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Coordinates: 52°15′59″N 0°11′27″E / 52.26642°N 0.19084°E / 52.26642; 0.19084
From Wikipedia, the free encyclopedia

Waterbeach village sign
Waterbeach is located in Cambridgeshire
Location within Cambridgeshire
Population5,166 (2011)[1]
OS grid referenceTL496654
Shire county
Sovereign stateUnited Kingdom
Postcode districtCB25
Dialling code01223
AmbulanceEast of England
UK Parliament
List of places
52°15′59″N 0°11′27″E / 52.26642°N 0.19084°E / 52.26642; 0.19084

Waterbeach is a village 6 miles (9.7 km) north of Cambridge on the edge of The Fens, in the South Cambridgeshire district of Cambridgeshire, England. It was designated a "new town" in 2018.


Early periods[edit]

Waterbeach is on the Car Dyke, a Roman waterway traceable as far as Lincoln.[2] Archaeological work in 2020 found a seemingly Roman settlement on the north side of the village.[3]

Waterbeach appears in the 1086 Domesday Book as Vtbech.[4][5] In the 12th century, the Knights Templar occupied Denny Abbey to the north of the village.[6] The Abbey structures and the area immediately surrounding it are protected as a scheduled monument. The core historic buildings of Denny Abbey are open to the public and managed by the Farmland Museum.[7] Waterbeach Abbey and a stretch of the Car Dyke, both on the southern side of the village, are also scheduled monuments.[8][9]

The attorney and parliamentarian John Yaxley acquired an estate at Waterbeach by 1610 and resided in the village. He and Edward Aungier of Cambridge bought the manors of Waterbeach and Causeway from the Crown for £900 in 1614.[10]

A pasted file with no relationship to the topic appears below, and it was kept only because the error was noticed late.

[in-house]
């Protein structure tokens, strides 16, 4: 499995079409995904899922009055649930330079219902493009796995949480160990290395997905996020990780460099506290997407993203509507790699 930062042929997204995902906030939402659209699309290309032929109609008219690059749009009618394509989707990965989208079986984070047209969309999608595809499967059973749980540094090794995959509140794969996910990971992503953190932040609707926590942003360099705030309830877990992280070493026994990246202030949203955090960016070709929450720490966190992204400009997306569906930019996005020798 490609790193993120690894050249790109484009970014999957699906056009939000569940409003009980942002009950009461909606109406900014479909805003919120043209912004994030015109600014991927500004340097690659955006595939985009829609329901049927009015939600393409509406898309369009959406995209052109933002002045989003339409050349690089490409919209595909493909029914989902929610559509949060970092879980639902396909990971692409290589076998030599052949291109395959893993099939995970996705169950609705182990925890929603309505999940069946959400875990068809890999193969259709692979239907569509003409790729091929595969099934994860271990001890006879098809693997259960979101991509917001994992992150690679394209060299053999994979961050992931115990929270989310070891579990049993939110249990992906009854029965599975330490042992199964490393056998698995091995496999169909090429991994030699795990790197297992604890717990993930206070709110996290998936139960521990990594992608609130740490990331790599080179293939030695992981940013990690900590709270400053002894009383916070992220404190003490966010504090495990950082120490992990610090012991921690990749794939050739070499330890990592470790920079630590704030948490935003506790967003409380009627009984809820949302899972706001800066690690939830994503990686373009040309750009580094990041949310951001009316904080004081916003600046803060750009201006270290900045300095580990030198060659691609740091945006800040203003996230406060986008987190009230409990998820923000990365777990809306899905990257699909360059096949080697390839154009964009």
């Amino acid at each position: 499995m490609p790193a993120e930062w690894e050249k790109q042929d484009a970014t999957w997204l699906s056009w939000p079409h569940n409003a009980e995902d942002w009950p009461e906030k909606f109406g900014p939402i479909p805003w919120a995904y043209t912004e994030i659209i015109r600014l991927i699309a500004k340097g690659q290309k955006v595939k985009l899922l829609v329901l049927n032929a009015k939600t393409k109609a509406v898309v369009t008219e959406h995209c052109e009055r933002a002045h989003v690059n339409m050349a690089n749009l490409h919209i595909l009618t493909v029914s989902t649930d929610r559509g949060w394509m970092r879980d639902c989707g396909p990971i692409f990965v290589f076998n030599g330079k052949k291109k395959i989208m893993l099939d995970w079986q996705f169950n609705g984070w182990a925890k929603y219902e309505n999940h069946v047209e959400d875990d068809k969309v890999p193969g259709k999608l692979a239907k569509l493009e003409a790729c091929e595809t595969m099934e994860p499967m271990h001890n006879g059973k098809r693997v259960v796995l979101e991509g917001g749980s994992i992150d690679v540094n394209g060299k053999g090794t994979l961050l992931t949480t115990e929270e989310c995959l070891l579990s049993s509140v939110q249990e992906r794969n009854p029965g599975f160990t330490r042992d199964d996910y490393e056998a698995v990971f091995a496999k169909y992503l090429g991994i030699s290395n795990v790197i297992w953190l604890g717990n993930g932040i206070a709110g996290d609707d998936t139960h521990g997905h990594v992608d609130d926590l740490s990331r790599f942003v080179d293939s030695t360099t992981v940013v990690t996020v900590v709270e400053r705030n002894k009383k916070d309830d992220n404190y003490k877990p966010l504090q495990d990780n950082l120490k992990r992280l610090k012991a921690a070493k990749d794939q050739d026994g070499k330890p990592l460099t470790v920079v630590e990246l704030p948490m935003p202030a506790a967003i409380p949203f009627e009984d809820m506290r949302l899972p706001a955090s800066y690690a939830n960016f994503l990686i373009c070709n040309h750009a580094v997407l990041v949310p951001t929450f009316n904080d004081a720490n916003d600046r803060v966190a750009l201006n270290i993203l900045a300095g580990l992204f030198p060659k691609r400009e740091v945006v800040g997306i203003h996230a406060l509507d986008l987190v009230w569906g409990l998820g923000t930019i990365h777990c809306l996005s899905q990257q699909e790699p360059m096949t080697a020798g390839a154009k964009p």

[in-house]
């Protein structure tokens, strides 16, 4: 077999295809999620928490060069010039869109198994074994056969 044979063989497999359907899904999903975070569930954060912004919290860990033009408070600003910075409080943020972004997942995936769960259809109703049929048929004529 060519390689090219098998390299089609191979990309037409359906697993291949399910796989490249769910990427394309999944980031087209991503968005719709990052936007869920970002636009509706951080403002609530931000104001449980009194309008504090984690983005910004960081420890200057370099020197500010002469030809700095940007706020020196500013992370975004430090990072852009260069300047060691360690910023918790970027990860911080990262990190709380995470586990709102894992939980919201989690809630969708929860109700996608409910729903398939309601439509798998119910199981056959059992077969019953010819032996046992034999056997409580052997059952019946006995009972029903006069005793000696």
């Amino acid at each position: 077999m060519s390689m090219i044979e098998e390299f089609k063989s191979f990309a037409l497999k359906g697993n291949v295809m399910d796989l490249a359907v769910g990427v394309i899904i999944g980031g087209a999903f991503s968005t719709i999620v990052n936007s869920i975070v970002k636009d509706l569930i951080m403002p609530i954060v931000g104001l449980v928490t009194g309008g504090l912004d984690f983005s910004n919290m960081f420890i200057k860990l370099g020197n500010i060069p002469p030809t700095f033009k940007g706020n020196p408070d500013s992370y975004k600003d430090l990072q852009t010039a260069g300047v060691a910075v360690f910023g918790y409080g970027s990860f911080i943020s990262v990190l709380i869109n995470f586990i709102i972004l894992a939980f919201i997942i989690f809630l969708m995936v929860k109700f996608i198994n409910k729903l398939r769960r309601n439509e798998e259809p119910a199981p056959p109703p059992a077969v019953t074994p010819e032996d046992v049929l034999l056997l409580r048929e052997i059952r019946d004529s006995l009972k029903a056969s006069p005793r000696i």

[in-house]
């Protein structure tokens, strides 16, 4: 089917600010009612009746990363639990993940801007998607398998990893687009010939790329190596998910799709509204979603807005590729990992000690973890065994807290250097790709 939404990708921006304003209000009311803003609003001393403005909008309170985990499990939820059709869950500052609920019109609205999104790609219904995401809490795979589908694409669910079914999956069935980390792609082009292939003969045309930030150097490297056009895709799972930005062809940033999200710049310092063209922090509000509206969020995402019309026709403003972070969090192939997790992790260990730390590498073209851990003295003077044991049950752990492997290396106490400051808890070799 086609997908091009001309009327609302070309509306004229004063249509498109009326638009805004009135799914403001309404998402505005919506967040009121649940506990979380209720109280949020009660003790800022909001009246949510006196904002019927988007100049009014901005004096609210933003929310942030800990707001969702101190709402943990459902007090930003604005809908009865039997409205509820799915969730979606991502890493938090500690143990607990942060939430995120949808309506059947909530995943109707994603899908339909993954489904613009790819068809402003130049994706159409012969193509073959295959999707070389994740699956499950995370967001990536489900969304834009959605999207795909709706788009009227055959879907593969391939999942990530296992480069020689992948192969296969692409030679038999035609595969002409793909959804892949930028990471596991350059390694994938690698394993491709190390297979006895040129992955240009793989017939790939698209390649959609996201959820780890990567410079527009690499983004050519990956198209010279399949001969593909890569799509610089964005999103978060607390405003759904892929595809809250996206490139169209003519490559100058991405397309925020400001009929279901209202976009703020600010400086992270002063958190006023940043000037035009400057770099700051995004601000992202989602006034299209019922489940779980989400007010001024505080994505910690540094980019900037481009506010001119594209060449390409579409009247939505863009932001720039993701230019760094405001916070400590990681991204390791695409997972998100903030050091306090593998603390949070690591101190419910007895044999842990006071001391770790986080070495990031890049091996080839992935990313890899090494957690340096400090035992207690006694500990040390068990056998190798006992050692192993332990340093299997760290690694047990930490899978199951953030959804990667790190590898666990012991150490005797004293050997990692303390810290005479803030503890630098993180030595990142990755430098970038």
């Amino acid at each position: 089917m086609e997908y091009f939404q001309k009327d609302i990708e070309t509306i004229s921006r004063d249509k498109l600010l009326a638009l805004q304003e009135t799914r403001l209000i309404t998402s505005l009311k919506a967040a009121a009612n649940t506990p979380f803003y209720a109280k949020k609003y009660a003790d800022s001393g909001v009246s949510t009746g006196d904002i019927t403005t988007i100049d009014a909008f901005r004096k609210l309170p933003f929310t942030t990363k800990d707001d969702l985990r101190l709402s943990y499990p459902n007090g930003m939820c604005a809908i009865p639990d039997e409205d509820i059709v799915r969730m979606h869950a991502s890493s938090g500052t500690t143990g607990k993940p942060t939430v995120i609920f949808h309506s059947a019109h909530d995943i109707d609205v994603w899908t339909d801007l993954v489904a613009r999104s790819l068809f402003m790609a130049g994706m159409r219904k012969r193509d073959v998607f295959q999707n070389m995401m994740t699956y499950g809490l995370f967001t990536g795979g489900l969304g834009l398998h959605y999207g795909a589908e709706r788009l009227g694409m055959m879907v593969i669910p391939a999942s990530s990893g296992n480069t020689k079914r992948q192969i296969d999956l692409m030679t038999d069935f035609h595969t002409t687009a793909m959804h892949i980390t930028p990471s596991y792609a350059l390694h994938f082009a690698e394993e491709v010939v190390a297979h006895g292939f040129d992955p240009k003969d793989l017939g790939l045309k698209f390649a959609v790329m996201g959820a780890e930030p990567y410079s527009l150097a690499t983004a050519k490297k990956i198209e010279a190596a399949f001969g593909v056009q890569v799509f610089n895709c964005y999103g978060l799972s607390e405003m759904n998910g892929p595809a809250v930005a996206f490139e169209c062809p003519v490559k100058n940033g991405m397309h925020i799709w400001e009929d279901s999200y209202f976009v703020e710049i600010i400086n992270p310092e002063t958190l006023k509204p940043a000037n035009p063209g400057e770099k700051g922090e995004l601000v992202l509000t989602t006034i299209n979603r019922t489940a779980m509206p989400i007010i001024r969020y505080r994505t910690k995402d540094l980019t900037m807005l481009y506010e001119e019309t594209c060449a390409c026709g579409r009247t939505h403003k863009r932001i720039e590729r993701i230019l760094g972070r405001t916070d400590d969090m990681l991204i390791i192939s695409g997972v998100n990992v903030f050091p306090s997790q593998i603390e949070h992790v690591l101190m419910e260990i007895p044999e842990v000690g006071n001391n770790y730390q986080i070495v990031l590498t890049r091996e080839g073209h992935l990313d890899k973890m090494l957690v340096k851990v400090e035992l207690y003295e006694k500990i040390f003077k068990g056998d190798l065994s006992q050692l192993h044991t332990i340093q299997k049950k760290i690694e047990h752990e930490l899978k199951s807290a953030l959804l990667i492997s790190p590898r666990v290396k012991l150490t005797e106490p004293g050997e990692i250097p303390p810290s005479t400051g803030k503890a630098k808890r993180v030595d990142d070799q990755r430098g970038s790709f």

RAF and British Army[edit]

A former Royal Air Force station, RAF Waterbeach, lies to the north of the village. Six aircraft hangars were built in 1940 and a triangle of hard runways completed in 1941. It housed some 2,600 people in the final months of the Second World War.[11] Thereafter the station was run by RAF Transport Command and then by RAF Fighter Command until 1966, when it was transferred to the Royal Engineers and became Waterbeach Barracks, where the Waterbeach Military Heritage Museum opened in 1984. This was closed and the exhibits put into store in 2012, but in 2015 the museum returned and was officially reopened in 2017.[12] The barracks themselves closed on 28 March 2013,[13] after a move by all remaining units to RAF Kinloss in Scotland and to RAF Wittering in 2012–2013.[14] The Cambridgeshire Army Cadet Force remains based in a corner of the old base.[15] An industrial park now resides in the southwest corner of the airfield at the junction of the A10 and Denny End Road. It is known as 'Sterling House'.

21st century[edit]

St John's Church

The population of Waterbeach has risen significantly since 2001, from 4,476 to some 5,500 in 2019.[16] In 2018 it was designated a new town in the South Cambridgeshire Local Plan. The following year, permission came for the construction of 6,500 new dwellings. These are to be built on the site of the old barracks, and will more than double the population.[17] In 2012 the Cambridge Innovation Park opened.[18] The Innovation Park and adjacent Denny End Industrial Estate are major employment centres.[19] In 2012 Milton Brewery moved from nearby Milton to a site at Denny End.[20] Waterbeach Community Primary School was enlarged in 2020[21] to cater for some 400 pupils.[22]

The three places of worship are the Anglican Church of St John the Evangelist, a Baptist church famous for ties with Charles Haddon Spurgeon,[23] and a corps of the Salvation Army. Active community groups include Scouts and Girl Guides, the Army Cadet Force, playgroups and a play scheme, and a Community Association. To the south-east is a Woodland Trust nature area, Cow Hollow Wood, laid out in 2000 to mark the Millennium.[24]

The first planning permission for Waterbeach New Town was granted in 2019.[25]


Public art[edit]

In 1980, a village sign was made, as a memorial to the local doctor John Pritchard, who had been the village's GP for more than 20 years. The sign was designed by the artist Nan Youngman, who also lived in Waterbeach, and it was made by the blacksmith Richard Gowing's workshop in Soham, East Cambridgeshire.[26]